Why and How to Apply DevOps Principles to Mobile Device Management
The terms “DevOps” and “mobile device” are not typically used in the same sentence. When people talk about DevOps, they’re usually discussing the development and deployment of software that will be hosted on servers, not mobile devices.
Yet DevOps stands to offer just as many lessons for mobile device management as it does for conventional software delivery. The challenges surrounding mobile device management resemble those of software delivery surprisingly closely, and the DevOps processes that make software delivery faster and more reliable can also improve mobile device management.
Mobile Device Management Challenges
Organizations face several key challenges in managing their fleets of mobile devices.
Perhaps the greatest challenge is the fact that the teams responsible for managing devices are siloed. Typically, one team configures mobile devices, while another team handles support requests and other operations.
And if you develop custom mobile applications, developers represent a third team. They may not be involved in mobile device management directly, but they still have a stake in it.
When each of these teams operates independently and without understanding each other’s goals and priorities, the device management process becomes inefficient and error-prone.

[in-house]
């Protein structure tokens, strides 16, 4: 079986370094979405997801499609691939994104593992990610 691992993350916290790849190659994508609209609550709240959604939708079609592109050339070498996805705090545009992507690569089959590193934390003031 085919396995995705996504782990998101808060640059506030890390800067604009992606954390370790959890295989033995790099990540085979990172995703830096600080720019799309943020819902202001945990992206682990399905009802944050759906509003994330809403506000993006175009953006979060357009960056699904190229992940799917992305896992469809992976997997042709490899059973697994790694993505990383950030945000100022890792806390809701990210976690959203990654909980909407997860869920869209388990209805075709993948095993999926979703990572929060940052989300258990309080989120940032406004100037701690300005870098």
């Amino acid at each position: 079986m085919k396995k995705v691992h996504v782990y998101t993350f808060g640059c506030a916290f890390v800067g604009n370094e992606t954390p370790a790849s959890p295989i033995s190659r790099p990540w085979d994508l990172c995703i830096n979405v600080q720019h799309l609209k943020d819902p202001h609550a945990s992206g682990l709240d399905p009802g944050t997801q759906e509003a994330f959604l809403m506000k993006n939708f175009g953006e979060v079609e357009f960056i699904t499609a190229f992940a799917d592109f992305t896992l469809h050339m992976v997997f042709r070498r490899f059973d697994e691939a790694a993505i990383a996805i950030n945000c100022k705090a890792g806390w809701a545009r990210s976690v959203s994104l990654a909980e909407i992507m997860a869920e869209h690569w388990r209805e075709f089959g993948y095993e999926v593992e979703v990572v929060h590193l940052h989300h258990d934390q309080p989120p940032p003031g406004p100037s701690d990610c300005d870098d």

These silos are very similar to the silos between development and IT operations teams in traditional IT organizations – and DevOps aims to solve them.
Multiple Devices and Configurations
Organizations often have to manage multiple types of hardware devices, as well as varying configurations on each device. Having more variables means that teams must work harder to find an efficient and reliable way to keep track of all of their devices and configurations, and also to ensure that software is deployed and updated on them as needed.
This variability is comparable to the multiple application versions and deployments that DevOps teams must manage as part of their software delivery processes.
The number of mobile devices in a fleet could easily reach into the thousands or even hundreds of thousands. This leaves mobile device management teams with an infrastructure that is comparable in scale to a large data center or public cloud environment.
Faced with this level of scale, finding ways to automate device provisioning, deployment, and monitoring is just as critical when dealing with mobile devices as it is when handling the types of server environments that DevOps teams manage.
Last but not least, mobile device management teams must cope with constant change. Not only do devices and configurations change, but so does the location of devices. Devices may also come online and go offline with little predictability.
In many respects, this continuous change is similar to the constant fluctuations in configuration that DevOps teams face within the environments into which they deploy software. Like DevOps teams, mobile device management teams need to be able to ensure a smooth end-user experience even if they don’t know what their infrastructure or configurations will look like from one hour to the next.